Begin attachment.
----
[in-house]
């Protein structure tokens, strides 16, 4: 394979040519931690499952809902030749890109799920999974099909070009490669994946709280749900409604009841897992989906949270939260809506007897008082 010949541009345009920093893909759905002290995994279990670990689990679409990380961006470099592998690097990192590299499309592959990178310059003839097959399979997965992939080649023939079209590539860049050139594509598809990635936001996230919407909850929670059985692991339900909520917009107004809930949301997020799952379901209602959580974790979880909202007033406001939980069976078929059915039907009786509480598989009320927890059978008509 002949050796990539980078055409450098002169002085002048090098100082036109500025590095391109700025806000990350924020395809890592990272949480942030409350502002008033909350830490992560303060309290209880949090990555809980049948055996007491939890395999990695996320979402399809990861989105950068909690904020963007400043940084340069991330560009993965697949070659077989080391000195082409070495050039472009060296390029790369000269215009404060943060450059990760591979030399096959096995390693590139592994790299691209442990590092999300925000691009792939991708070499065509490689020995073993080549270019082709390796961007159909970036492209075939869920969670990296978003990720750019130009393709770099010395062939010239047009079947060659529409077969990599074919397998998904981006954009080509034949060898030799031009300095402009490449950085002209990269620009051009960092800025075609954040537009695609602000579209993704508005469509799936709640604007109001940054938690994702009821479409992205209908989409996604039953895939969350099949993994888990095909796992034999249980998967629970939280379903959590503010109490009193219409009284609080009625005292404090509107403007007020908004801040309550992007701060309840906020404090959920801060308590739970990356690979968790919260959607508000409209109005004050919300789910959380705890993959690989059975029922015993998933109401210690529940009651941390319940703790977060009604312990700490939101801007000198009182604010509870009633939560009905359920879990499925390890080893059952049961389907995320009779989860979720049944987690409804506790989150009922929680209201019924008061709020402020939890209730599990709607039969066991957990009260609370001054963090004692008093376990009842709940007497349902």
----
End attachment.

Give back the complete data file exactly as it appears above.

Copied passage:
[in-house]
């Protein structure tokens, strides 16, 4: 394979040519931690499952809902030749890109799920999974099909070009490669994946709280749900409604009841897992989906949270939260809506007897008082 010949541009345009920093893909759905002290995994279990670990689990679409990380961006470099592998690097990192590299499309592959990178310059003839097959399979997965992939080649023939079209590539860049050139594509598809990635936001996230919407909850929670059985692991339900909520917009107004809930949301997020799952379901209602959580974790979880909202007033406001939980069976078929059915039907009786509480598989009320927890059978008509 002949050796990539980078055409450098002169002085002048090098100082036109500025590095391109700025806000990350924020395809890592990272949480942030409350502002008033909350830490992560303060309290209880949090990555809980049948055996007491939890395999990695996320979402399809990861989105950068909690904020963007400043940084340069991330560009993965697949070659077989080391000195082409070495050039472009060296390029790369000269215009404060943060450059990760591979030399096959096995390693590139592994790299691209442990590092999300925000691009792939991708070499065509490689020995073993080549270019082709390796961007159909970036492209075939869920969670990296978003990720750019130009393709770099010395062939010239047009079947060659529409077969990599074919397998998904981006954009080509034949060898030799031009300095402009490449950085002209990269620009051009960092800025075609954040537009695609602000579209993704508005469509799936709640604007109001940054938690994702009821479409992205209908989409996604039953895939969350099949993994888990095909796992034999249980998967629970939280379903959590503010109490009193219409009284609080009625005292404090509107403007007020908004801040309550992007701060309840906020404090959920801060308590739970990356690979968790919260959607508000409209109005004050919300789910959380705890993959690989059975029922015993998933109401210690529940009651941390319940703790977060009604312990700490939101801007000198009182604010509870009633939560009905359920879990499925390890080893059952049961389907995320009779989860979720049944987690409804506790989150009922929680209201019924008061709020402020939890209730599990709607039969066991957990009260609370001054963090004692008093376990009842709940007497349902």